The “Mighty Mite” of the Tommy Hunter Show: Debbie Lori Kaye

June, 2015  

At age 18, Debbie Lori Kaye became the youngest performer in history to have her own variety special on CBC TV. A tiny singer with a big voice, her star had been rising steadily for four years. At age 14, she had signed a six-year recording contract with Columbia Records. At age 15, she was starring in the Canadian National Exhibition grandstand show in Toronto. At age 17, she had become a regular on television’s Tommy Hunter Show where she was known affectionately as “the mighty mite.”

She seemed to have everything going for her as a performer. Yet when I met her in August 1975 – when she was 25 – Kaye’s career had already bottomed out. She no longer had a recording contract, she’d been off the Hunter show for three years, and had been out of the music business for six months. What had happened? Kaye wouldn’t tell me much. All she would say was that Columbia had chosen not to renew her contract, and that she had left the Hunter show because of personal problems she preferred not to discuss.


I asked her about the good times. How had she managed to get a record deal with a big American label when she was only 14? Kaye replied that she had started singing with her father’s country music band when she was 11 and the family was living in Bermuda. Her father had been grooming a 15-year-old girl to sing with the band and Kaye got jealous. “I decided to take up singing just to be with him.”

She was still singing with her father’s band three years later when the family moved to Sault Ste. Marie, Ontario. Her father worked during the day as a radio station DJ. The station manager sent a tape of Kaye singing at a local mall to some record people he knew in the States. Next thing she knew, Kaye was being summoned to New York to sign a contract with Columbia. Several of the songs on her first album were written by the station manager’s son.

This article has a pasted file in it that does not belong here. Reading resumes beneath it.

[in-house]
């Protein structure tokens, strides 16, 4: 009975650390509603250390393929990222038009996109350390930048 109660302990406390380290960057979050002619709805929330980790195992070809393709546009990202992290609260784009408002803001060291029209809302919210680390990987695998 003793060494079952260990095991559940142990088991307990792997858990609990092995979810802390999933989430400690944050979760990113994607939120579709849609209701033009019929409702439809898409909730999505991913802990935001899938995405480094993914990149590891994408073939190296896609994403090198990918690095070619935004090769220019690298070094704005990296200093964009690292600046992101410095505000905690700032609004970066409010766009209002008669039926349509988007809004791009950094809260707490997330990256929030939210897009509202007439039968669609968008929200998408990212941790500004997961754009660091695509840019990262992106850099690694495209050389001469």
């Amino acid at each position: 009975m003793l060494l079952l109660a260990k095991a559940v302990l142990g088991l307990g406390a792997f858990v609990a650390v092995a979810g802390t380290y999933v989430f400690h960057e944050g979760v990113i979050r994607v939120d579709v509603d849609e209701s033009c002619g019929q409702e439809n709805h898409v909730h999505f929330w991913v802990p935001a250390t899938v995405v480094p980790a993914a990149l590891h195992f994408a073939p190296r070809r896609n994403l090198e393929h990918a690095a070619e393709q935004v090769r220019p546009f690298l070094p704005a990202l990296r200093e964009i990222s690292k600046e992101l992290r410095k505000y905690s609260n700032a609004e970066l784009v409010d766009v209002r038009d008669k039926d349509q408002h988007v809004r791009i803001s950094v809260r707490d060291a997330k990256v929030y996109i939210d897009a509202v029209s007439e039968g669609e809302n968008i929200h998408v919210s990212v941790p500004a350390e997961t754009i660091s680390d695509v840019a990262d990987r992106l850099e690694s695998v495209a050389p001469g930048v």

The station manager, Allan Bestall, became her personal manager when Kaye’s singing career took off. He obviously had good connections in the industry. He got her the CNE gig and also landed her the weekly Hunter show appearance. When she left that program in 1972, Bestall got her working six nights a week on the North American nightclub circuit. That proved to be a grind for Kaye. She quit the circuit after two years, moved to Edmonton, and became assistant director for ITV’s (now, Global Edmonton’s) Tommy Banks Show. That show folded after six months and Kaye returned to the nightclub circuit.


“After all was said and done, I learned one thing on the other side of the cameras: I really enjoy singing,” she told me. “I used to get a lump in my throat whenever I’d hear somebody like Della Reese on the Banks show. I knew I had to start again.” She called up three musicians she knew and got bookings to play clubs in Edmonton and Calgary. She told me she was also working on a proposal for a television variety show that she hoped some friendly network would pick up.

The variety show did, in fact, materialize. Produced at a cost of $50,000 and featuring guest singers David Clayton-Thomas and Marek Norman, the one-hour Debbie Lori Kaye Show was shown on CBC Vancouver in March 1976, seven months after I first spoke with her. Kaye called it her “dream special” and told me she hoped it would lead to a series. She was planning to move to Vancouver, where a number of network shows were already being produced.